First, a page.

Jasprit Bumrah’s presence will make India favourites at World Cup: Curtly Ambrose

The India pacer has been out of action for nearly a year, but is believed to have returned to training at the NCA

With India playing the upcoming World Cup at home, there will be plenty of pressure on them. They won the tournament when they co-hosted in 2011 and will hope that their decade-long wait for an ICC trophy finally comes to an end in October-November this year. Former West Indies fast bowler Curtly Ambrose believes Jasprit Bumrah’s inclusion will make India favourites to lift their third ODI World Cup. 

Bumrah has been out of action for almost a year now due to a back injury, but according to the latest update from the BCCI, he is currently training at the National Cricket Academy (NCA) in Bengaluru and also bowling quite a bit, which comes as terrific news for India.

“Jasprit is a fine bowler, and if he returns to the Indian team, it will add a lot of depth and variety to the Indian attack. And his presence in the World Cup will make India favourites,” Ambrose said in a chat with Economic Times.”

“He will bowl at the death, and that’s what you need. Having said that, a comeback is never easy. Jasprit should go a little slow in the early stages. If he starts to bowl full steam from the very first match, it isn’t the best way to go about. He should give himself time to get back to full pace and take it a little slow on his return. 

“That’s how he can get back to his best. However much he bowls in training, match situations are different and in matches, he shouldn’t rush himself to bowl like he used to. Once he has a few matches under his belt, he can do what he used to do before the injury.”

While Ambrose believes India certainly have a chance to win the World Cup at home, it will eventually come down to how they handle the pressure. 

“They surely have a chance. But there are other good teams as well. Australia, England, and Pakistan are some of them. The question is how well Rohit Sharma and Rahul Dravid will handle the pressure,” Ambrose, who has 630 wickets for the West Indies, said.

“At home, there will be pressure for India. There will be huge crowds in the stadiums. The media will be following every story. There will be a huge build-up to the event. How well you handle that pressure could define your campaign. If they handle it well and seek the positives out of it, there are reasons to believe India will do well in the World Cup. Rohit is a good captain, so there is every reason for you to be hopeful. It will not be easy, however. Winning a World Cup can never be easy, and India will need to play their best to do so.”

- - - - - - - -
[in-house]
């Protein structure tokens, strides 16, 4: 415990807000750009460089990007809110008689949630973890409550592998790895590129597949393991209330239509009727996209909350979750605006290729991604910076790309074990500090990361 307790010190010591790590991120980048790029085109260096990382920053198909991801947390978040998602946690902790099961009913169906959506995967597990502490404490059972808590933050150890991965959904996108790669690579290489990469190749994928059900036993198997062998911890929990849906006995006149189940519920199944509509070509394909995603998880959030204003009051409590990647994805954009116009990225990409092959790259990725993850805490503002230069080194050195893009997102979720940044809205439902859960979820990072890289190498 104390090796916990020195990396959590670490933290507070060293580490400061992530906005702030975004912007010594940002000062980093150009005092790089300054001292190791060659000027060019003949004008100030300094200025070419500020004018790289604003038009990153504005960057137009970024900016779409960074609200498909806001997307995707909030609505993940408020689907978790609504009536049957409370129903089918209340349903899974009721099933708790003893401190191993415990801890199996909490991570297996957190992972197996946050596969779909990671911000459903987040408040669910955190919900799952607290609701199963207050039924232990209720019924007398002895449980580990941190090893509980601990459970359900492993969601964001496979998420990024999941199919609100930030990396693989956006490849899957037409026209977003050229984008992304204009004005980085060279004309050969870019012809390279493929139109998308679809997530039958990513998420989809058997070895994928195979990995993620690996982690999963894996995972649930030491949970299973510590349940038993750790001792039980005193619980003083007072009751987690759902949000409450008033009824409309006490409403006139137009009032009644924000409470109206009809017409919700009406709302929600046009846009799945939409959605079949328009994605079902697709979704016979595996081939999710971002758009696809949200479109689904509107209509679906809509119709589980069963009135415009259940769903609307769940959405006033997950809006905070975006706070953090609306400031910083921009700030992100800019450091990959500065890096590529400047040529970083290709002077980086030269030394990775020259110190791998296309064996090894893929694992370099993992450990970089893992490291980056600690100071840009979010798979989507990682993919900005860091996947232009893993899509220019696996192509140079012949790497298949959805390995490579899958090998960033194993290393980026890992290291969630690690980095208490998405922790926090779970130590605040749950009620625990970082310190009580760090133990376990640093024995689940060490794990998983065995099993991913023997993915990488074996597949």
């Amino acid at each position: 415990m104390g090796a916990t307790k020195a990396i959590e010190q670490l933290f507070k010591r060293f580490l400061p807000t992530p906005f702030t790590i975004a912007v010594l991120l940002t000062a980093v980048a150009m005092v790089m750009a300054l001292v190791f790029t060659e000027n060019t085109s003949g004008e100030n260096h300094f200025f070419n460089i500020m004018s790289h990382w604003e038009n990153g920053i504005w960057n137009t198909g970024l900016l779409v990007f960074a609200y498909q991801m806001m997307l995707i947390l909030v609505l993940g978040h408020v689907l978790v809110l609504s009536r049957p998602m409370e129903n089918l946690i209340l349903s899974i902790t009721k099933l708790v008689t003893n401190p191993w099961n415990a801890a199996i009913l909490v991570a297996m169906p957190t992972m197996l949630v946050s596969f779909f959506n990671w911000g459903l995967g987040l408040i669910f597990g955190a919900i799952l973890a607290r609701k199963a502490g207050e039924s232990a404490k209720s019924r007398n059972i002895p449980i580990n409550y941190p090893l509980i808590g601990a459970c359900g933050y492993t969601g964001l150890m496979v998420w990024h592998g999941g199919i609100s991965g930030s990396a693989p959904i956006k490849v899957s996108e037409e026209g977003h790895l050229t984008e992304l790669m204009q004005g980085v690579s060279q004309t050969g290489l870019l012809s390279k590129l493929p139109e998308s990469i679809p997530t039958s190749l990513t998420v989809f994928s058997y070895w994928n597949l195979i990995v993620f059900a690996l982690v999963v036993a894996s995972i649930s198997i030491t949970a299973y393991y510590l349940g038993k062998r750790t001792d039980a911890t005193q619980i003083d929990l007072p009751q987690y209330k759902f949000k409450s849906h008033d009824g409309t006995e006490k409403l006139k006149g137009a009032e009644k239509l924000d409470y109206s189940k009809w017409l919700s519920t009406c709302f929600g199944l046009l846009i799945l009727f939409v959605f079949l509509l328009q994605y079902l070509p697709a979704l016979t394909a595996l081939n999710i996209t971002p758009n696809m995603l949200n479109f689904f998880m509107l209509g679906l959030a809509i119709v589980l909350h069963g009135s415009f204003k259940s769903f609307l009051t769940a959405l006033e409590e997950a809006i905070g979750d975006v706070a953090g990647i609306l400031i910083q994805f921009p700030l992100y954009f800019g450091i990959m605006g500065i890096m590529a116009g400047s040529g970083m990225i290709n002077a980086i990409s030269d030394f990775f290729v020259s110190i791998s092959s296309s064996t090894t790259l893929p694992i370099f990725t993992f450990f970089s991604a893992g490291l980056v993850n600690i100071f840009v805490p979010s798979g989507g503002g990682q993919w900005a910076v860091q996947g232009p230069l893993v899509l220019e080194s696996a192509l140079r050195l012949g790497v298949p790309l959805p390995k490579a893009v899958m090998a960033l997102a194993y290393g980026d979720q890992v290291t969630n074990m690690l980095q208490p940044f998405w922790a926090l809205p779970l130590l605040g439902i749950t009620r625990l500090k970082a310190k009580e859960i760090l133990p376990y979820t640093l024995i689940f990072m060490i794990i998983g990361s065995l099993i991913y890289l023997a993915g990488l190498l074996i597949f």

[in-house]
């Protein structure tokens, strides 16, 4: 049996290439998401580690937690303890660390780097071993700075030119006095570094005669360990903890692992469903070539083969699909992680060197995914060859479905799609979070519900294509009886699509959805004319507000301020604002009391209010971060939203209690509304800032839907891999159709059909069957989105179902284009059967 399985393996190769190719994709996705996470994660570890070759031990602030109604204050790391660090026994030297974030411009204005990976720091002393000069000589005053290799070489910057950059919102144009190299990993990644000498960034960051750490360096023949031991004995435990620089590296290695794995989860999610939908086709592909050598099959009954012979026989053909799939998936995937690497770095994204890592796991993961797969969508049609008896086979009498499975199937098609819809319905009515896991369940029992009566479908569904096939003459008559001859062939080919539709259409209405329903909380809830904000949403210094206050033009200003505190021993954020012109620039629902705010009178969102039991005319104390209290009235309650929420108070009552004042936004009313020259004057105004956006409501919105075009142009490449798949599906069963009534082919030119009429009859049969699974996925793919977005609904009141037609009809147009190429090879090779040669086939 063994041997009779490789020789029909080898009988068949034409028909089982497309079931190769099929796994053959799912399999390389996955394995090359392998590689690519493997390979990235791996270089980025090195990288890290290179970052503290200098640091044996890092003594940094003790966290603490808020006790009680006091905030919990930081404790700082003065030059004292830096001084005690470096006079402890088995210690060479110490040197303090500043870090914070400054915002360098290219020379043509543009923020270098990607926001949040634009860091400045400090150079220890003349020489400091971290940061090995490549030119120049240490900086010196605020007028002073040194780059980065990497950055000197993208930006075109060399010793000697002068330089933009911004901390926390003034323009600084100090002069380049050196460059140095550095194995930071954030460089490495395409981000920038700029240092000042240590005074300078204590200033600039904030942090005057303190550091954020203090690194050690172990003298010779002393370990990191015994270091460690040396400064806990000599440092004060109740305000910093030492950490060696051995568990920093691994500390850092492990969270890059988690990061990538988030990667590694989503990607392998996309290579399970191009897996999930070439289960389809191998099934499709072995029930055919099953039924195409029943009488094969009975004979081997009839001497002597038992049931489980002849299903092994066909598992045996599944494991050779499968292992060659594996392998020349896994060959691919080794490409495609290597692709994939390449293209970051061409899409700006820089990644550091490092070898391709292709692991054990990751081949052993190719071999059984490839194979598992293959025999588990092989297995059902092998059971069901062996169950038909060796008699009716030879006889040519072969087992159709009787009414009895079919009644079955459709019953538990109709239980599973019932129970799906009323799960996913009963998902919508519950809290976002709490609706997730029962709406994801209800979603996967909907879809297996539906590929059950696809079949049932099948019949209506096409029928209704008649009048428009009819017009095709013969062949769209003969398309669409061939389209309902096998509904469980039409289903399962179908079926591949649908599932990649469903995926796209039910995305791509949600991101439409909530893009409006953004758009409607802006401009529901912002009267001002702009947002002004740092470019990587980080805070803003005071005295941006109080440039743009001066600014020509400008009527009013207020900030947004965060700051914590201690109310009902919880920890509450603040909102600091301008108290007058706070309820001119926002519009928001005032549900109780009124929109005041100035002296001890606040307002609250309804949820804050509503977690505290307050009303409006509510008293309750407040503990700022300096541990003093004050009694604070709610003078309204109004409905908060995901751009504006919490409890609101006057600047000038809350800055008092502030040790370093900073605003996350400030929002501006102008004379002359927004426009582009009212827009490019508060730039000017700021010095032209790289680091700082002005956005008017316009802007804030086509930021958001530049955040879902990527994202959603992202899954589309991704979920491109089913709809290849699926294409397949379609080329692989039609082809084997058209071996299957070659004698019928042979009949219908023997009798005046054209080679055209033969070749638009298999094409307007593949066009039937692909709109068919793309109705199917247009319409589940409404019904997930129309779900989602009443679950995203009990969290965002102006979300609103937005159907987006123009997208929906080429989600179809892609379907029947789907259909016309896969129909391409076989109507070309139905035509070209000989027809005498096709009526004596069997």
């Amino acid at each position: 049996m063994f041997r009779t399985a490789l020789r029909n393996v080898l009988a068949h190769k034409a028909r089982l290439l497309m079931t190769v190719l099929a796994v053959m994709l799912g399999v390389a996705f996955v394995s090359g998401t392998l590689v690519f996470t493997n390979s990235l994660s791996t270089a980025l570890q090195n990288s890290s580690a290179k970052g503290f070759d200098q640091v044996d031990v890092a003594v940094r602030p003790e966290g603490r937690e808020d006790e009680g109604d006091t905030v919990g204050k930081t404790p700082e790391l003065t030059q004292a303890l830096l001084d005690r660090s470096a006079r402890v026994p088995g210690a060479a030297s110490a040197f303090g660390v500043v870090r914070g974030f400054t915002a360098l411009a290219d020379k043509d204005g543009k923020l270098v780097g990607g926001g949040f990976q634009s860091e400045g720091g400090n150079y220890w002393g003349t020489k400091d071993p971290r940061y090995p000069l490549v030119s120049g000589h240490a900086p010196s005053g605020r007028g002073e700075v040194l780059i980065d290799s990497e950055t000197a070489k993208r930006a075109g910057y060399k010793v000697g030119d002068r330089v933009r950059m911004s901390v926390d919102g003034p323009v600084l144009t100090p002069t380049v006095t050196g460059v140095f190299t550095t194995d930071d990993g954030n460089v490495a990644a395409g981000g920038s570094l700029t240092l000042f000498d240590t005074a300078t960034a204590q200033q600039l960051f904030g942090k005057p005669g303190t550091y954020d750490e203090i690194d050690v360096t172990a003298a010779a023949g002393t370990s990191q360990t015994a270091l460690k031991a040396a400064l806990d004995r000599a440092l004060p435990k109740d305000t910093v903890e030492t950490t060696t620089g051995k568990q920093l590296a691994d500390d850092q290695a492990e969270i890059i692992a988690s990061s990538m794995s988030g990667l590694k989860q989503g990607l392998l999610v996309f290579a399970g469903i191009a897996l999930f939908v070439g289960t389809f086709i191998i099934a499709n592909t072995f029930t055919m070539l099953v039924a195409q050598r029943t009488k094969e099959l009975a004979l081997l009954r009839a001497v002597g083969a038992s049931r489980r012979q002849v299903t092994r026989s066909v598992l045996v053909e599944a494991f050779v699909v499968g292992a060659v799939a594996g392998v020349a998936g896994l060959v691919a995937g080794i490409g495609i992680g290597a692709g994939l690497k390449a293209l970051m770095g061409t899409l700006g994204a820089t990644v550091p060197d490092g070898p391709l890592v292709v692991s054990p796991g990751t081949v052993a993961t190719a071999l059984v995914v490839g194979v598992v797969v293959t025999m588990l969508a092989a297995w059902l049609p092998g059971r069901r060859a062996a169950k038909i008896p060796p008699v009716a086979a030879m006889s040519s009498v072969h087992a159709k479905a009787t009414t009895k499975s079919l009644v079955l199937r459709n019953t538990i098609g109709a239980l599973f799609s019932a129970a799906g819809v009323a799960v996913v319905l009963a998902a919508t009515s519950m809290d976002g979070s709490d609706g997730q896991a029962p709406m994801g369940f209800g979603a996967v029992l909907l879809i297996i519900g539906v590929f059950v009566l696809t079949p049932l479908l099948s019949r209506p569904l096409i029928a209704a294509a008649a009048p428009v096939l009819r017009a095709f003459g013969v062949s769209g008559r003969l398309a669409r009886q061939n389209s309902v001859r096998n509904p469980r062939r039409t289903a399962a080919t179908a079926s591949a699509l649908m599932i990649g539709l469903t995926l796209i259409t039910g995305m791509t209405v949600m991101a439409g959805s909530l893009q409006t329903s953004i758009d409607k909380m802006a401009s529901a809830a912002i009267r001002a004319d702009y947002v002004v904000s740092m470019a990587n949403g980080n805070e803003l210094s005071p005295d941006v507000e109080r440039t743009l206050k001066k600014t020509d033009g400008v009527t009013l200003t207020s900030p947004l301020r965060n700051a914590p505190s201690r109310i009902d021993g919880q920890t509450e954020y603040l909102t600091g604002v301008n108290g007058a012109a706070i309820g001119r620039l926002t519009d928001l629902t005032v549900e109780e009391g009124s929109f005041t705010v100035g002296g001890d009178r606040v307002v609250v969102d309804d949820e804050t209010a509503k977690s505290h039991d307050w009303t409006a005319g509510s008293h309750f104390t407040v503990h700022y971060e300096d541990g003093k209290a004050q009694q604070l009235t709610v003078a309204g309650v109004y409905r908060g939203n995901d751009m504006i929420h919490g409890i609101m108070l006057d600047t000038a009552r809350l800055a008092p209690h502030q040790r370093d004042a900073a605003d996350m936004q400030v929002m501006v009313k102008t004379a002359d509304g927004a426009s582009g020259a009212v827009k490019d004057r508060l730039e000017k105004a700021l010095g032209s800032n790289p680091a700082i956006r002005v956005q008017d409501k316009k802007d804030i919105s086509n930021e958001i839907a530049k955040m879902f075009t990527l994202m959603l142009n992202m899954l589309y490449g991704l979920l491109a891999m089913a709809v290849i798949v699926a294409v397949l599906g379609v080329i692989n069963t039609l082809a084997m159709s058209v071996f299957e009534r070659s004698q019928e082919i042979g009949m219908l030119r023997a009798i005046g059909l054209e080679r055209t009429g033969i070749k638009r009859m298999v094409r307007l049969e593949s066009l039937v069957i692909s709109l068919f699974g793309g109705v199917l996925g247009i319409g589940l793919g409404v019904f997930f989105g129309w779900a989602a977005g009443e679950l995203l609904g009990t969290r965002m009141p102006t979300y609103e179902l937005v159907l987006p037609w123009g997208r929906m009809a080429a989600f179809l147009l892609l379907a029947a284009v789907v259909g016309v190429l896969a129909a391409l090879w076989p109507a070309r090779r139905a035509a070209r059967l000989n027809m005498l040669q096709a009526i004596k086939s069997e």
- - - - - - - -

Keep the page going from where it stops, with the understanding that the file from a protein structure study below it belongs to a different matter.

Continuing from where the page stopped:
West Indies are not in good shape of late. They failed to qualify for the World Cup in India, which is a massive blow for the two-time champions. Ambrose feels their failure to nurture the game in many islands in the 80s and 90s has backfired, and the team is in dire straits now.

“We can all see that West Indies cricket is not in the best shape. And it has been the case for a while now. The problem is that when we were the best team in the world in the 1980s and early 1990s, we did not think of nurturing the game in the many islands. We did not do much to encourage our youngsters and develop them. We kept thinking we are the best and will keep producing one great player after another. It doesn’t happen like that. Today we are struggling because others have invested and have taken a giant leap ahead,” Ambrose explained.

However, after a long time, there was something to celebrate for the West Indies, as they pipped India by six wickets in the second ODI in Barbados on Saturday (July 29) to level the three-match series. They now have a chance to win the series if they beat India in the next game in Trinidad on Tuesday (August 1).

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